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Author Topic: A basic network diagram for sound  (Read 7089 times)

Bob Leonard

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A basic network diagram for sound
« on: February 06, 2016, 07:12:39 pm »

I thought after the many conversations pertaining to basic connectivity and networking I might provide an easy to follow and simple EXAMPLE of what a small sound network could be. If appreciated I could take the time to write a beginners paper for wireless networking, explaining what works, what doesn't, and uncover the mysteries in obtaining reliable wireless networking communication. This would have nothing to do with microphones or wireless devices of that type.


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Mark Favata

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Re: A basic network diagram for sound
« Reply #1 on: February 06, 2016, 07:29:02 pm »

I for one would love to see a paper on wireless networking pertaining to sound reinforcement. I recently invested in a Soundcraft Ui16 and it will be my first attempt at mixing wirelessly.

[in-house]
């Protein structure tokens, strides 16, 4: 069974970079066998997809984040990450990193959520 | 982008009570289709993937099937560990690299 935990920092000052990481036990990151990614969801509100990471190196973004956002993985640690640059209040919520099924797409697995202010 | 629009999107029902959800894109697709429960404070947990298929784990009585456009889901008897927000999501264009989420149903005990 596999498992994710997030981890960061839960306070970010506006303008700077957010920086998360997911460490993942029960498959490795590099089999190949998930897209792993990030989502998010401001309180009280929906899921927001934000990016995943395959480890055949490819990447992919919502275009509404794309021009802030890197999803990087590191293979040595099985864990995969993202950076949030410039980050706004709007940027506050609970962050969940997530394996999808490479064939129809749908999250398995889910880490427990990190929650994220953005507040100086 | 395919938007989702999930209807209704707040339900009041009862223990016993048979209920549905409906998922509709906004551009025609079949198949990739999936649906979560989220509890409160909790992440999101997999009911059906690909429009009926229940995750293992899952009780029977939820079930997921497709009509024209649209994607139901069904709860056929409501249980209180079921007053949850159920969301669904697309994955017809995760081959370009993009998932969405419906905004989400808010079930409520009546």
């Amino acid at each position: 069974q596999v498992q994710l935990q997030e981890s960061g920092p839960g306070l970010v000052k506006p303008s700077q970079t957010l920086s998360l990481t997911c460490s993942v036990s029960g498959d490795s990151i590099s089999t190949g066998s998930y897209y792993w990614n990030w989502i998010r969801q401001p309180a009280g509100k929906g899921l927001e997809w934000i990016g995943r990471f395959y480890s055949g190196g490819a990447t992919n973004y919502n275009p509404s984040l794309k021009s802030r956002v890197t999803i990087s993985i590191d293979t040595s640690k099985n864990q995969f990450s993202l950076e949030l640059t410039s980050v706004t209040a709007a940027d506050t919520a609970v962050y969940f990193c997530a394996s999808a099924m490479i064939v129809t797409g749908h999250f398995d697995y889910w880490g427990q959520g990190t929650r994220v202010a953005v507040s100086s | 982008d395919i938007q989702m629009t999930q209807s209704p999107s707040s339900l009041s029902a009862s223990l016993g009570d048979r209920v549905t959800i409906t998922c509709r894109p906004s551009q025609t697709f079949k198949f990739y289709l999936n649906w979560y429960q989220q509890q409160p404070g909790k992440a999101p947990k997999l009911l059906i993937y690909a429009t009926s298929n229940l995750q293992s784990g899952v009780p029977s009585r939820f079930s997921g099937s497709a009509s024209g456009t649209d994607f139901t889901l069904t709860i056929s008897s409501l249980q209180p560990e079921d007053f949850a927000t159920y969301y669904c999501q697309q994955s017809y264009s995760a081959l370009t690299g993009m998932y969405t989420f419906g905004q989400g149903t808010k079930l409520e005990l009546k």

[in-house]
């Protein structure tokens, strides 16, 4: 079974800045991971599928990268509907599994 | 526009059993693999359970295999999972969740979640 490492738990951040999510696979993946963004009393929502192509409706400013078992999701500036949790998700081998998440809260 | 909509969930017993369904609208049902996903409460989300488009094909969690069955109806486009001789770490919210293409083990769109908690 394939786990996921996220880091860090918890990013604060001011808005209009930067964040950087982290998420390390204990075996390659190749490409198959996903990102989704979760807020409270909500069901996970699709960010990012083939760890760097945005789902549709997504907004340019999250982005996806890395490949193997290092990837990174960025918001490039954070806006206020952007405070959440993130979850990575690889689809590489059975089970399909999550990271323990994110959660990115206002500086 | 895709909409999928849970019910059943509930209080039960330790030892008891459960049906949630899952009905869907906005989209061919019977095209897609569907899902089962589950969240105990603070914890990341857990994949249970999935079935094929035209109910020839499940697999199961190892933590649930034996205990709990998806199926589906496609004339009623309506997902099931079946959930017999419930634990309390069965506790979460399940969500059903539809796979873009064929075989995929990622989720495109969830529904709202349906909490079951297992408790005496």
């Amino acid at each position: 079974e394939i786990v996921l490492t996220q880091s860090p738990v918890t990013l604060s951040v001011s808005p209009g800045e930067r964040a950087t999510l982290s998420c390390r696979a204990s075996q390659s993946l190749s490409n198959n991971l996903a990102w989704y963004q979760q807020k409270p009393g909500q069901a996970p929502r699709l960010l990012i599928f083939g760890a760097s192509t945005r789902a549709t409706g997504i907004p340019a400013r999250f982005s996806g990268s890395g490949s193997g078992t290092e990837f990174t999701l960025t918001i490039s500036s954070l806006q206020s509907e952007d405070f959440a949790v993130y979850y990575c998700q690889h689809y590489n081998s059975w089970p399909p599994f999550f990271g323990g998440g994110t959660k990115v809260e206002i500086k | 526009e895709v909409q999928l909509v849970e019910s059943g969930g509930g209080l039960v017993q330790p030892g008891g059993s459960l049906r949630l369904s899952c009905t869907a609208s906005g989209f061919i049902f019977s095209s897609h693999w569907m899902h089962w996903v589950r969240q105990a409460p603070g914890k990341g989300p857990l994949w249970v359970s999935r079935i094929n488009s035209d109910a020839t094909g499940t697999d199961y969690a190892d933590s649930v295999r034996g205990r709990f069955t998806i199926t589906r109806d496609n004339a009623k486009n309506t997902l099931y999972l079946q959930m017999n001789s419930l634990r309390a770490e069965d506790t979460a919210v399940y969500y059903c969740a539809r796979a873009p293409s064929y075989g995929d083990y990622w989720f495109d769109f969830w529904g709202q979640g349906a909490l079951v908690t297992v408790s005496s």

Sent from my SPH-L710 using Tapatalk

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Cailen Waddell

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Re: A basic network diagram for sound
« Reply #2 on: February 06, 2016, 08:23:37 pm »


I thought after the many conversations pertaining to basic connectivity and networking I might provide an easy to follow and simple EXAMPLE of what a small sound network could be. If appreciated I could take the time to write a beginners paper for wireless networking, explaining what works, what doesn't, and uncover the mysteries in obtaining reliable wireless networking communication. This would have nothing to do with microphones or wireless devices of that type.

Bob - this is outstanding.  Thank you for taking the time to share this.   I think (although you shared in another thread). Some model examples would be helpful as well.  I think especially in regard to non-wap routers, and waps.

Many thanks.

Also a vote to sticky this please.


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Thomas Lamb

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Re: A basic network diagram for sound